The anabolic-androgenic steroids (AAS) are a family of lipophilic hormones derived from cholesterol that includes the natural male hormone, testosterone, together with numerous synthetic testosterone derivatives (1). By ingesting supraphysiological doses of these hormones, in combination with intensive weight lifting and appropriate nutrition, AAS users can greatly increase their muscle mass, often well beyond the limits attainable by natural means (2). For decades, elite athletes have used AAS to improve performance (3). Today, however, most AAS users are not competitive athletes, but simply individuals who want to look leaner and more muscular (1, 4–8). As we have explained in detail elsewhere (9), this much larger but less visible population of illicit AAS users began to emerge in the 1980s – a trend stimulated in part by the appearance of progressively more sophisticated underground guides on how to self-administer AAS (10–14). Western cultural developments also likely contributed to the increased prevalence of use of AAS, as media images increasingly focused on male muscularity (15–18). Over the last few decades, even children’s action toys, such as “GI Joe” in America and “Action Man” in the British Commonwealth, have begun to acquire the bodies of AAS users (19). Perhaps as a result of these trends, illicit AAS use has now grown into a widespread form of substance abuse throughout Western societies, including the United States (20–22), British Commonwealth countries (23–25), Scandinavian countries (26–28), and others (25, 29–31). Although epidemiologic studies in these various countries have produced a wide range of prevalence estimates, most have reported a lifetime prevalence of AAS use of at least 3% in young men, suggesting that some tens of millions of individuals worldwide have used these drugs. By contrast, AAS use in women is uncommon, since women are less likely to want to become very muscular, and are also vulnerable to the masculinizing effects of AAS, such as beard growth, deepening of the voice, and masculinized sexual characteristics (32–35).
AAS users generally self-administer their drugs for blocks of time, colloquially called “cycles.” Cycles typically last 8–16 weeks, separated by drug-free intervals lasting months or years (36, 37). Planned cycles of increasing and decreasing AAS doses (“pyramiding”) allow users to avoid plateauing (developing tolerance), minimize withdrawal symptoms at the end of a cycle, and conserve drug supplies (38). Perhaps the most important rationale for cycles, however, is the fact that exogenous AAS administration suppresses the hypothalamic-pituitary-testicular (HPT) axis, leading to decreased endogenous testosterone production in men (39, 40). If a man uses AAS in cycles, rather than continuously, then the HPT axis can rebound during the drug-free intervals between cycles, restoring normal endogenous testosterone production.


Many individuals use only a few cycles of AAS in their careers, with a cumulative lifetime exposure of less than 12 months (36, 37). Such individuals often report few, if any, adverse medical or psychological effects from AAS (41, 42). On the other hand, some individuals progress from discrete cycles of AAS into a pattern of nearly unbroken use, which may continue despite prominent adverse medical, psychological, and social effects (43). This syndrome of AAS dependence has been recognized for more than 20 years; it appears to be common and possibly increasing in prevalence, as explained below, but much in need of further study (1). Here we attempt to summarize current knowledge on AAS dependence. We begin with an illustrative case of AAS dependence, then review the accumulating human and animal literature on this topic, compare AAS dependence with classical drug dependence, and suggest avenues for future research. This review is based on publications known to us, a search of publications involving “anabolic steroids” in the PubMed database, and additional publications referenced in these articles.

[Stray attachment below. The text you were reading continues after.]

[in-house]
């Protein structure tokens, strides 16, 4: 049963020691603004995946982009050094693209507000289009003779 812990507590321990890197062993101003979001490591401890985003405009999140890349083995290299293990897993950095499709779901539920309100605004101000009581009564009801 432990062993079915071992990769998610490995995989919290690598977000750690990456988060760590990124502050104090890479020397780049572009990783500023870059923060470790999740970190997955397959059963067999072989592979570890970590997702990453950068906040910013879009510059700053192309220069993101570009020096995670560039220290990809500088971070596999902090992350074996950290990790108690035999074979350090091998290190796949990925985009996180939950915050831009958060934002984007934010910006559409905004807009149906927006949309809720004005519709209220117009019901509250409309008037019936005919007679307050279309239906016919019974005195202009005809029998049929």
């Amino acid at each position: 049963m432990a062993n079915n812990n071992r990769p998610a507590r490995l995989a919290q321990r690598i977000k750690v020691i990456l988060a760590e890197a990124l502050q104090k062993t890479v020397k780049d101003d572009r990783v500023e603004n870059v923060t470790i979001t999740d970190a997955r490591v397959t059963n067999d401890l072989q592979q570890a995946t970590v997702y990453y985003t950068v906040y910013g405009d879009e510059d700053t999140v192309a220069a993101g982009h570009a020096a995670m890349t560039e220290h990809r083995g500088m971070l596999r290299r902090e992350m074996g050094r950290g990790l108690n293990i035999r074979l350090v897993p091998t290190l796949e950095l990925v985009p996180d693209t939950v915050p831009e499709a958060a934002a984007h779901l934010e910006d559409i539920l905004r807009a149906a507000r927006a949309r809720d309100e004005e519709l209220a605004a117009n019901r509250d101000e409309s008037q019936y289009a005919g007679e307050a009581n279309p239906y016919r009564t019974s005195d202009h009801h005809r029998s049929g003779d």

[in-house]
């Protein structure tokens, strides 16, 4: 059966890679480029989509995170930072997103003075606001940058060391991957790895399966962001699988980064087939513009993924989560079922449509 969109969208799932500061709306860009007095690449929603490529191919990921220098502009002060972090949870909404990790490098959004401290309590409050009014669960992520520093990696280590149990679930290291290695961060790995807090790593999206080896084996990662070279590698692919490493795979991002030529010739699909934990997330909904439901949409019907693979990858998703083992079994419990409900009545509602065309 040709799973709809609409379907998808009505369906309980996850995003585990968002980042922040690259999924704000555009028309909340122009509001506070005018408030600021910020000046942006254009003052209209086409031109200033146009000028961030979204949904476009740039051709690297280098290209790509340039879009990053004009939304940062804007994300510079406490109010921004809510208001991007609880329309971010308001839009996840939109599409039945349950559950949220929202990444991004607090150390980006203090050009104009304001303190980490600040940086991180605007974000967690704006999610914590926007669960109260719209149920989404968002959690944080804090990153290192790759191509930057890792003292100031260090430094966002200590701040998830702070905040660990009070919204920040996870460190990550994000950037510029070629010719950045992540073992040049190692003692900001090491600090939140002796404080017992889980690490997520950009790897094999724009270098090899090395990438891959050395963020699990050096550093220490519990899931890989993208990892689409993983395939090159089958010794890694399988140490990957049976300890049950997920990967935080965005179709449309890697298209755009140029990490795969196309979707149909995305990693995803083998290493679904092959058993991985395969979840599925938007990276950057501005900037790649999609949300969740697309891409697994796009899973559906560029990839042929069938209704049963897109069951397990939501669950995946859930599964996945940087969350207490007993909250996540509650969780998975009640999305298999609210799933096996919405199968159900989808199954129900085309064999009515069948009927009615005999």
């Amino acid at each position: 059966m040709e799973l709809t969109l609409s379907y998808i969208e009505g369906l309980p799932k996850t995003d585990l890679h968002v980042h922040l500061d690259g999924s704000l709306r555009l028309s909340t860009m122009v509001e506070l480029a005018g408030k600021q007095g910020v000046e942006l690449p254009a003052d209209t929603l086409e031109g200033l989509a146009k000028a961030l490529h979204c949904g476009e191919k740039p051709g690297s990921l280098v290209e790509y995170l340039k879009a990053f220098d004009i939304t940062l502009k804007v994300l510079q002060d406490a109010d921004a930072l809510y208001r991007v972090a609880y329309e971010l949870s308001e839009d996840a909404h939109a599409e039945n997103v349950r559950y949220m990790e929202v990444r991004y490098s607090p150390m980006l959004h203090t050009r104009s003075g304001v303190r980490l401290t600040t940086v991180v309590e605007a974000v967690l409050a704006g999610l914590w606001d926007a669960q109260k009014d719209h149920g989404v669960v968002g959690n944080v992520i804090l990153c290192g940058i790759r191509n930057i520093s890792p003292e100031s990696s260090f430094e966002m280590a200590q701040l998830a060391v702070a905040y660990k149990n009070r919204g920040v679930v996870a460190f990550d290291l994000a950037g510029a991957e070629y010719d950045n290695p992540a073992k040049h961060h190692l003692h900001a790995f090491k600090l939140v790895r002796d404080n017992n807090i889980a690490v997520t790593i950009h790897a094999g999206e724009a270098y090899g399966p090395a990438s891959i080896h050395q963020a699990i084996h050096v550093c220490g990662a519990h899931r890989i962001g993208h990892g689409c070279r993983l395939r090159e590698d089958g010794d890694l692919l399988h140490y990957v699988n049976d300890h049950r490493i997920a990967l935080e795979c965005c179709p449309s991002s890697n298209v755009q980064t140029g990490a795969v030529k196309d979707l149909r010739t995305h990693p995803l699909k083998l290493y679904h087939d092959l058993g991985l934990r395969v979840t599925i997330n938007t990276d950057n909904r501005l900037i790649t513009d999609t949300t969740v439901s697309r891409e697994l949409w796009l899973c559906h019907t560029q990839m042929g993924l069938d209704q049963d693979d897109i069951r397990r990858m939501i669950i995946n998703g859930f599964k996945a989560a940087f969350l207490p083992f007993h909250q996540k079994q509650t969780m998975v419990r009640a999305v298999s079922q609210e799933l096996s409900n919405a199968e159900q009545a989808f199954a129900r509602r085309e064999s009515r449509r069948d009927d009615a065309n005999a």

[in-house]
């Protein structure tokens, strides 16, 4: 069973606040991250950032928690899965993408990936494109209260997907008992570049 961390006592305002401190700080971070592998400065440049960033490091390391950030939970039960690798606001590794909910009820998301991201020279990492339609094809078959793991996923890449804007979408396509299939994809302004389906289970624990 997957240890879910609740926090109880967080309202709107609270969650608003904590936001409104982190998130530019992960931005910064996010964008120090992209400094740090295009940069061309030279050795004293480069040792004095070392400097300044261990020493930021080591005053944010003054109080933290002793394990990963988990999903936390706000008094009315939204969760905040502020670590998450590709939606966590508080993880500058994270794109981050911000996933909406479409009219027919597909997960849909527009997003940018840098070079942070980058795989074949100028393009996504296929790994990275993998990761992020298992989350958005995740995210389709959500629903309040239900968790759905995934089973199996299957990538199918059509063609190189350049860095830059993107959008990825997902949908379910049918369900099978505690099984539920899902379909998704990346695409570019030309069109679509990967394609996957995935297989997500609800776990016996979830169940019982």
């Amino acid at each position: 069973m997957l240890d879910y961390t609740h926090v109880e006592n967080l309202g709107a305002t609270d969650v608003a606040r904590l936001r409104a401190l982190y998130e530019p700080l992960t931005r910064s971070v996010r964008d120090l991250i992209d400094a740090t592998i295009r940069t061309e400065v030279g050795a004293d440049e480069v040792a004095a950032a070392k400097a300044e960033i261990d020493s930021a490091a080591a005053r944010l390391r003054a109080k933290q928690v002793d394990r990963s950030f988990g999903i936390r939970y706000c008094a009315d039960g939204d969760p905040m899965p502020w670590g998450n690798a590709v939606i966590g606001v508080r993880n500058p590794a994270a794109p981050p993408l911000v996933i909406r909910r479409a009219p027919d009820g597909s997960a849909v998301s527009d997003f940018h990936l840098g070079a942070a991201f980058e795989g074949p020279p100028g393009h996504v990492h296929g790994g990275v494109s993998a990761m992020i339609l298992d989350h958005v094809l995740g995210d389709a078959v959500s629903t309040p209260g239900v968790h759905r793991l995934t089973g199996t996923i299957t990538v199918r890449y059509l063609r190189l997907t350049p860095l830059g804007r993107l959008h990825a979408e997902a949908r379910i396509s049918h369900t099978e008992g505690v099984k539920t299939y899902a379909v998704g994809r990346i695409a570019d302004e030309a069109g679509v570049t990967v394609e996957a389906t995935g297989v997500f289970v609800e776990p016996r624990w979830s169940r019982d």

An undetermined percentage of steroid users may develop a steroid use disorder. Substance use disorders are defined by continued use despite adverse consequences; for steroid users, these may include physical or psychological problems such as breast growth (in men), sexual dysfunction, high blood pressure, excessive fats in the blood, heart disease, mood swings, severe irritability, or aggressiveness. Anabolic steroid users also may give up other important activities for fear that they will miss workouts, violate their dietary restrictions, or be prevented from using steroids. Steroid users also typically spend large amounts of time and money obtaining the drugs, and they may try to reduce or stop anabolic steroid use without success—possibly due to depression, anxiety about losing muscle mass, or and other unpleasant effects of withdrawal.
Withdrawal from steroids occurs when an individual develops dependence. A review of the research suggests that about 32 percent of people who misuse anabolic steroids become dependent. Symptoms of dependence can include tolerance, which is needing to take more steroids to achieve the same effects. Another indicator of dependence is withdrawal once anabolic steroid use stops.110 Withdrawal symptoms can include fatigue, restlessness, loss of appetite, insomnia, reduced sex drive, and steroid cravings. The most dangerous of the withdrawal symptoms is depression, because it sometimes leads to suicide attempts.


Anabolic steroids are either prescribed or illegally obtained by individuals who want to appear stronger and develop muscle mass in a short period of time, often resulting in increased confidence and self-esteem. There are over 100 types of anabolic steroids, only a fraction of which have been approved for medical use.


Even though steroids don’t chemically produce euphoria or a “high” like a typical addictive substance, those who regularly abuse these drugs are at risk of developing a severe addiction. The desire to continue feeling good about oneself and achieve a desired appearance can quickly take over, fueling greater and greater use. Any time a medication is used without a prescription or beyond its medical scope, intended purpose, at higher doses, or increased frequencies than prescribed, it is considered abuse.